Not for the first time in recent years there are fears of an olive oil shortage. Should food-led stores be stocking up on extra-virgin continental nectar? And can home-grown high-end products like cold-pressed rapeseed oil step up to the plate?
DROUGHT conditions last year could spell disaster for olive crops and lead to worldwide shortages. Europe’s main olive producer, Spain is forecasting a harvest of 600,000 tonnes, 60% down on 2012.
The trouble began last spring, when a freak late frost damaged the olive groves while they were in flower. Later in the summer, a sustained spell of unusually hot, dry weather devastated the crop. The olives that did make it are smaller, less juicy, and yield less oil.
Other Mediterranean olive-growing countries – Italy, Greece Turkey and Tunisia – were also affected by the drought and so will be unable to make up the shortfall. And, on the other side of the world, a freak hailstorm in Australia wiped out 6% of its olive crop.
Spanish wholesale prices have already risen by 50% and the big question for retailers is: how much of that will wholesalers pass on to them?
Walter Zanré, managing director of UK brand leader Filippo Berio UK, said: “Although we don’t control the retail prices paid by the consumer, the drought in Spain will certainly have an impact on the prices paid by consumers in the UK and throughout Europe. In the short term there will certainly be price increases for both branded and own label olive oils.
“Olive oil is a natural product so, just like the wine trade, we are at the mercy of supply variations and price increases as a result of the weather.”
Another fear is that the shortages, and accompanying high prices, will lead to adulteration. It’s already considered to be a problem in the industry. In 2011, two Spanish businessmen were found guilty of selling “extra virgin olive oil” that was 75% sunflower oil.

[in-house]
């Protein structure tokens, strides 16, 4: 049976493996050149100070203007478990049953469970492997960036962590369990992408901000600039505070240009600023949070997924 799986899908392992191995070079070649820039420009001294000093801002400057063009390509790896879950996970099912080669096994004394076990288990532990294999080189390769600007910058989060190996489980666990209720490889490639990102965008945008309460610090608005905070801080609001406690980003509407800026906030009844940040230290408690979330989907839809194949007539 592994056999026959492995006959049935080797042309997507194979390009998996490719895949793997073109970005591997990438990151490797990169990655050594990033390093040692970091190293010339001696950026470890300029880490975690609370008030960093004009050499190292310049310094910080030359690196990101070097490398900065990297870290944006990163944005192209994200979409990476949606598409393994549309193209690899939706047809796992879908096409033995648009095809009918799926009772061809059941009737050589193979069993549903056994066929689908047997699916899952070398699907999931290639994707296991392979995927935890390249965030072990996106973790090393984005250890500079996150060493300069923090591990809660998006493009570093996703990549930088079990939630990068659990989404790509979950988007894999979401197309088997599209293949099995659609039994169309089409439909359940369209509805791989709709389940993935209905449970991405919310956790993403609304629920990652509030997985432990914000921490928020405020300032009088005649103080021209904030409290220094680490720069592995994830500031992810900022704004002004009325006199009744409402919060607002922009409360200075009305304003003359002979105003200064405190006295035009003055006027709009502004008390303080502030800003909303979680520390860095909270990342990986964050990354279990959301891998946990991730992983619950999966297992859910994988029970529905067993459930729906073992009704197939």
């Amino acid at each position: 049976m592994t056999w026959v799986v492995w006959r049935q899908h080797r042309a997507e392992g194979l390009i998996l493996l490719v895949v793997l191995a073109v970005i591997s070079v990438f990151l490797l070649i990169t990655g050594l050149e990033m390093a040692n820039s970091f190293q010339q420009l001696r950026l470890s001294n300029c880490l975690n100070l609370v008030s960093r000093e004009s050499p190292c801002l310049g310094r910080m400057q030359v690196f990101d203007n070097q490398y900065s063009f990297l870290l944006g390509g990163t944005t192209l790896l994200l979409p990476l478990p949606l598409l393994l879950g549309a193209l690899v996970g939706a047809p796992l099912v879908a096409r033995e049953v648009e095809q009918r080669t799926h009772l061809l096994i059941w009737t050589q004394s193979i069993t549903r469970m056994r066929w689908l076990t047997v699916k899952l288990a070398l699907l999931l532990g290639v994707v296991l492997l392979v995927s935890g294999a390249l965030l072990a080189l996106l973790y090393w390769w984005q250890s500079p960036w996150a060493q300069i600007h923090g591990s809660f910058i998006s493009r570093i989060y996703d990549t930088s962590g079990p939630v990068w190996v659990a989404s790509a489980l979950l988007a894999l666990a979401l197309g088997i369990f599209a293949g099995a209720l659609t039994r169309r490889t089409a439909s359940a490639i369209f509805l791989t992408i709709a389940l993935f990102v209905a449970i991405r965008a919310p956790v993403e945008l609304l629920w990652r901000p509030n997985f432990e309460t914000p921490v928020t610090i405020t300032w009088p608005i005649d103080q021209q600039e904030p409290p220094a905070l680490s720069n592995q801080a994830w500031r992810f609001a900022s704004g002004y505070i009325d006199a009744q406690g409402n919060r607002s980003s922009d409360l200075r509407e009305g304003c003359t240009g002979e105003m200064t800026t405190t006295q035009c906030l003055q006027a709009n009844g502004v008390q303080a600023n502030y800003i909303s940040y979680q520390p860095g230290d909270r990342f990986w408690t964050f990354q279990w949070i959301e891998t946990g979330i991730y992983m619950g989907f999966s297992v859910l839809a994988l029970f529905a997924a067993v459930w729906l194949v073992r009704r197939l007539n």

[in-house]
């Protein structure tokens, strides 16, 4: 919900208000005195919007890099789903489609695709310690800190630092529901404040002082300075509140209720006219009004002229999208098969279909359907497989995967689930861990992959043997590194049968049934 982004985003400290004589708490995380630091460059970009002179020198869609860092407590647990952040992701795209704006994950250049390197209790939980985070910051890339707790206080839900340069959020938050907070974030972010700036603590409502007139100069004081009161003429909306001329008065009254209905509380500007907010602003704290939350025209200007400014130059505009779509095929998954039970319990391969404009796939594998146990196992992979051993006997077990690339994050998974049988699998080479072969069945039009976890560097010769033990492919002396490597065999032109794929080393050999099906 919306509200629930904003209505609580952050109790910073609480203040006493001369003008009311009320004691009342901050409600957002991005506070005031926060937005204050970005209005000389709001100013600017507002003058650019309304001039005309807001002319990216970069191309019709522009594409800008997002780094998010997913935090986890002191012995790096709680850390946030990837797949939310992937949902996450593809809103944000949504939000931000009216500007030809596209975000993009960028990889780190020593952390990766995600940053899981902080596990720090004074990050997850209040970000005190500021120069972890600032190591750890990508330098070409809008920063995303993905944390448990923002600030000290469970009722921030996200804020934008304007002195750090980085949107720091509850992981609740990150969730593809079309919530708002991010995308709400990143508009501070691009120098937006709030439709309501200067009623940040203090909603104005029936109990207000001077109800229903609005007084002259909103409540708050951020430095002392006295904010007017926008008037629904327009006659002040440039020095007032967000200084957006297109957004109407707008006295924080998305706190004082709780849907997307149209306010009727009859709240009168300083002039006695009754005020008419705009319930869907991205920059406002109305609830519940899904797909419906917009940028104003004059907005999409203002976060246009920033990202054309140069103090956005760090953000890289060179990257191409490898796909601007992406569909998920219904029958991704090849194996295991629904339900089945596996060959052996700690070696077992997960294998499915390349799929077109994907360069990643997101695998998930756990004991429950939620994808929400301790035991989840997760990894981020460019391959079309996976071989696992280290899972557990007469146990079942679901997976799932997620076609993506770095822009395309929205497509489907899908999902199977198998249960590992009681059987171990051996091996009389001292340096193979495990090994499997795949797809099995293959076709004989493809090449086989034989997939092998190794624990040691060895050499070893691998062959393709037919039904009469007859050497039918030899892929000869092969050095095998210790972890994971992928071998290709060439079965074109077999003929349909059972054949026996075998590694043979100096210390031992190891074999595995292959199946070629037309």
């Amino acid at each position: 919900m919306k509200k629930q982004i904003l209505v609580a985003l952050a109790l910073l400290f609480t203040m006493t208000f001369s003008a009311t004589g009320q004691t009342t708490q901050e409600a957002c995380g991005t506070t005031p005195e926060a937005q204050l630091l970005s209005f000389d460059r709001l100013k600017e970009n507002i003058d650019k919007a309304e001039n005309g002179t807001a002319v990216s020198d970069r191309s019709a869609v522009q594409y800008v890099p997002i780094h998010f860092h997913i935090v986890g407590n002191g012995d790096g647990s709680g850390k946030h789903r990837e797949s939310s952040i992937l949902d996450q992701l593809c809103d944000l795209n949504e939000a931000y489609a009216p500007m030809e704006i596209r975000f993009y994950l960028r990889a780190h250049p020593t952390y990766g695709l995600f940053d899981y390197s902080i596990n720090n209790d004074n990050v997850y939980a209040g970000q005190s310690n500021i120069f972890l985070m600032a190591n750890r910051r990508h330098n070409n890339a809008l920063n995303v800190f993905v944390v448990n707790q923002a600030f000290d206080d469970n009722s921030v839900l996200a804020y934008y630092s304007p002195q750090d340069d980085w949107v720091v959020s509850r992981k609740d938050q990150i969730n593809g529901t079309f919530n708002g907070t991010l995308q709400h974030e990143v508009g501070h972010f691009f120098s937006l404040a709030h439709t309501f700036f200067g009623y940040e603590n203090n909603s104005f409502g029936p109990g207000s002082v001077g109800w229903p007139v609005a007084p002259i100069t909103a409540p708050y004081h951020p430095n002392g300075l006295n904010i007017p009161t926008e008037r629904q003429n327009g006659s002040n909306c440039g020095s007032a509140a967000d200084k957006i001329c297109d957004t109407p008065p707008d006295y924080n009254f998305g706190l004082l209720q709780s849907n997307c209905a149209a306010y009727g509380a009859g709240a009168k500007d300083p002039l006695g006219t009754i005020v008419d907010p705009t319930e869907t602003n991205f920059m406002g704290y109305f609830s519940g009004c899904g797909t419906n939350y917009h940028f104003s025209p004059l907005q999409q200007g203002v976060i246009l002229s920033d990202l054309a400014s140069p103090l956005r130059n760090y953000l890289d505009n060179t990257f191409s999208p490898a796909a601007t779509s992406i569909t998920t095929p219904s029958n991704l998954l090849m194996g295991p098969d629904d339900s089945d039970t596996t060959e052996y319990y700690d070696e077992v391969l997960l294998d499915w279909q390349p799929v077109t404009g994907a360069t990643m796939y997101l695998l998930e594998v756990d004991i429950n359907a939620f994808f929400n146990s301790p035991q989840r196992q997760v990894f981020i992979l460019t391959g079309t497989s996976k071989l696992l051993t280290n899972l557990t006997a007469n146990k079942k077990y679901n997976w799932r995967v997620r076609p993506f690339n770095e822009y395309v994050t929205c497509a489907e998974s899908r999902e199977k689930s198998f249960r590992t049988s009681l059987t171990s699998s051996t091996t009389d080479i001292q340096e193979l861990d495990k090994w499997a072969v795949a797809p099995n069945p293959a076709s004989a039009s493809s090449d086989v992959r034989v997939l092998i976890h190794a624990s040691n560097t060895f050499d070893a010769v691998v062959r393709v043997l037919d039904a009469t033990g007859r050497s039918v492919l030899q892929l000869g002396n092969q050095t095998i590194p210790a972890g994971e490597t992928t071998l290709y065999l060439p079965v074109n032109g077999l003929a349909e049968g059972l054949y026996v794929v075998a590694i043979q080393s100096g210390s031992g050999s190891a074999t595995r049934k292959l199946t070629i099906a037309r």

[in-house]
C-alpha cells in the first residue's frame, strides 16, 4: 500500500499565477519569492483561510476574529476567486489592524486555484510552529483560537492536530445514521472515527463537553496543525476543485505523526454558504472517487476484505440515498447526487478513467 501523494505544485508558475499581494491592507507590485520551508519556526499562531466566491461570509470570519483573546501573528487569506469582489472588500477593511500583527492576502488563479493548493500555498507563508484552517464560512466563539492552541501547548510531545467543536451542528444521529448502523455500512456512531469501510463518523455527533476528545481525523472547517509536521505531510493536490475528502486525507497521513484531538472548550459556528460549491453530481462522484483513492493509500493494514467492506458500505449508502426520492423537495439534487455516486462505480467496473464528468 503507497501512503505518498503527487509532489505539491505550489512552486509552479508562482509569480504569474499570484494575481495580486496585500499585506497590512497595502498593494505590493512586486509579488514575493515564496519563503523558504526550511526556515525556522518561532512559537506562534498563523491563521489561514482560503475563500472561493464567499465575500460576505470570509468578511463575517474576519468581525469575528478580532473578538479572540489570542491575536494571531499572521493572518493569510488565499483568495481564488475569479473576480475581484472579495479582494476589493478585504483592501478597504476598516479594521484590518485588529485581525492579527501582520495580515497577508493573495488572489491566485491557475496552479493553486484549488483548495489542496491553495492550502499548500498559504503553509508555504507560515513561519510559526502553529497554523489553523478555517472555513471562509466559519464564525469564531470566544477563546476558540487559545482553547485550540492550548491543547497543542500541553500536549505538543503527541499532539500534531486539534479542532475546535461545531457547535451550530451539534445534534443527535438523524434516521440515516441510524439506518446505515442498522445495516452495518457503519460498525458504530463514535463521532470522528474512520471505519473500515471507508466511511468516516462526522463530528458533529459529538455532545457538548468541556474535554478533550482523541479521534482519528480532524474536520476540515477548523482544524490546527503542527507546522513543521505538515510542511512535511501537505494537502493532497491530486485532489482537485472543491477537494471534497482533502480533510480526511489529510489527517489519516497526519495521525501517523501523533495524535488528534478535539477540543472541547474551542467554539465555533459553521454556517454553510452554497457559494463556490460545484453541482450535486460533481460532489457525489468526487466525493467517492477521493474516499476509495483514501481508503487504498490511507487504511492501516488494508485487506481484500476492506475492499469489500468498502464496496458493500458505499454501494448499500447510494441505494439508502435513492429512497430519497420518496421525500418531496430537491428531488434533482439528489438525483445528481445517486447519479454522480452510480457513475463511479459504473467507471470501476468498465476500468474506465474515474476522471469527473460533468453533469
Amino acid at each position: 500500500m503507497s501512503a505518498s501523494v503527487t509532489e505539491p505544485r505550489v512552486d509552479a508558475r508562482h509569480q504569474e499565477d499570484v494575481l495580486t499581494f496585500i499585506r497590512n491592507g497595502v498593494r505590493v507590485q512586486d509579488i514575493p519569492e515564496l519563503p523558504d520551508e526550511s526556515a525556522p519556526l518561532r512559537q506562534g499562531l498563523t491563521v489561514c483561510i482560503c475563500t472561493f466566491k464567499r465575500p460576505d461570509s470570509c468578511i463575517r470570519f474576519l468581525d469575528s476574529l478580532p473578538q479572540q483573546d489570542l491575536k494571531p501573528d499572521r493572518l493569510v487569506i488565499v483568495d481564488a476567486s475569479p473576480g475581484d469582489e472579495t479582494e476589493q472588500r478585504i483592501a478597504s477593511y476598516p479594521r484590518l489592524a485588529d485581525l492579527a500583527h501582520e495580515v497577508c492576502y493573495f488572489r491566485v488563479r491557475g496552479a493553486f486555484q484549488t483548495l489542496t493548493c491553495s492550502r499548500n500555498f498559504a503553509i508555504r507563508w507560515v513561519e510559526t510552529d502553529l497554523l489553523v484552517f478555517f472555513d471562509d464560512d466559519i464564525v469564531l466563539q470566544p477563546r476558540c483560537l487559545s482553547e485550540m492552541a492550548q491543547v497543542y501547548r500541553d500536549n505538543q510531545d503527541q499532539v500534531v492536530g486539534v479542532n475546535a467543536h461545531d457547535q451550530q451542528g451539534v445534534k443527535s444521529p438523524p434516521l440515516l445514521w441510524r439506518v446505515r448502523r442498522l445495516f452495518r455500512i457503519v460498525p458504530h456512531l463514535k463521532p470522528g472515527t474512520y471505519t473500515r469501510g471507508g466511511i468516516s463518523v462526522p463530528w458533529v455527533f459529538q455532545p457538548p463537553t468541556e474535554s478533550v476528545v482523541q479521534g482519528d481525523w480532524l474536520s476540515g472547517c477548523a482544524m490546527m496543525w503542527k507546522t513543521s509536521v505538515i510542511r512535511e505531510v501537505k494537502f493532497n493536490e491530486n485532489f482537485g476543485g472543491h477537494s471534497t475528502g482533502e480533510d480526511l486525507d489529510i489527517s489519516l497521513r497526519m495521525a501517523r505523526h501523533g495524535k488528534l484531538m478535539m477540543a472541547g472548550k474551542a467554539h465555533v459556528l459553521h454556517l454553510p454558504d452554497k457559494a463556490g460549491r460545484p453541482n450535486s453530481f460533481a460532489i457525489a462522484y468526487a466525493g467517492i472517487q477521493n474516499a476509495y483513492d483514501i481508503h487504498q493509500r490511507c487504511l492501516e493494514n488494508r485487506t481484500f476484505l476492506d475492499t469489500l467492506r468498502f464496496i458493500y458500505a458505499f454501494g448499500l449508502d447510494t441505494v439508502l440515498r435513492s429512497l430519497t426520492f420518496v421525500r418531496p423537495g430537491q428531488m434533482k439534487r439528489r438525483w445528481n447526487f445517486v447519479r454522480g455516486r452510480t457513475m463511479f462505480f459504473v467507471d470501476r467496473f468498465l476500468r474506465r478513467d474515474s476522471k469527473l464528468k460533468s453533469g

So should retailers be looking for homegrown alternatives? Cold-pressed rapeseed oil (CPRO) is grown and manufactured in Scotland and elsewhere in the UK, and so appeals to customers who want to eat local. It’s said by suppliers to contain half the saturated fatty acids of olive oil and far less than other vegetable oils. It also has a high level of Omega 3, plus Omegas 6 and 9. It contains no trans fatty acids and, when cold-pressed, retains all of its natural anti-oxidants.
There are now at least eight brands in the UK market and rapeseed oil is the fast growing oil type, growing over 21% year-on–year. And suppliers now offer pack sizes designed for outlets like c-stores.
Rapeseed oil is, however, underperforming in Scotland compared to the rest of the UK. That means Scottish retailers have an opportunity to play catch-up.
A spokesperson from Borderfields, the brand with the largest market share in the category, said: “As awareness of CPRO has grown, customers are beginning to trade up from standard vegetable oil because of the health benefits, provenance, versatility and flavour the product offers.”
The brand owner sees affluent ABC1 women with grown-up children as the most likely purchasers. Its spokesperson said: “These consumers are likely to cook from scratch, are interested in cooking more healthily and are better aware of the benefits cold-
pressed rapeseed oil can offer.”
Images – Top, Forecasters predict the Spanish olive harvest will be down by 60% on 2012. As crops in Italy, Greece, Turkey and Tunisia were also affected by drought, they will not be able to make up the shortfall. Above, Cold pressed rapeseed oil is a home-grown alternative to olive oil. Producers argue that with half the saturated fatty acids of olive oil, there are environmental and health reasons for customers to switch.